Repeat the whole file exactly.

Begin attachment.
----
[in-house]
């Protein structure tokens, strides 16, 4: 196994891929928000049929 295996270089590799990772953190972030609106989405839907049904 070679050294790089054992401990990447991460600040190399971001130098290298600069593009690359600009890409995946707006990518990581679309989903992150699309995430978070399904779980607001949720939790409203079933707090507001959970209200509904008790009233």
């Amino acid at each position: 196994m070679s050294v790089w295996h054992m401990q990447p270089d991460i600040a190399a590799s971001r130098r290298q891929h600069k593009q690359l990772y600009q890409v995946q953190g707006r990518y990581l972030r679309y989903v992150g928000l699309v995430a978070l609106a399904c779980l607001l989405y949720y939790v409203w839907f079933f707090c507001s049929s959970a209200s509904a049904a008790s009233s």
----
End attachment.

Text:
[in-house]
């Protein structure tokens, strides 16, 4: 196994891929928000049929 295996270089590799990772953190972030609106989405839907049904 070679050294790089054992401990990447991460600040190399971001130098290298600069593009690359600009890409995946707006990518990581679309989903992150699309995430978070399904779980607001949720939790409203079933707090507001959970209200509904008790009233």
């Amino acid at each position: 196994m070679s050294v790089w295996h054992m401990q990447p270089d991460i600040a190399a590799s971001r130098r290298q891929h600069k593009q690359l990772y600009q890409v995946q953190g707006r990518y990581l972030r679309y989903v992150g928000l699309v995430a978070l609106a399904c779980l607001l989405y949720y939790v409203w839907f079933f707090c507001s049929s959970a209200s509904a049904a008790s009233s």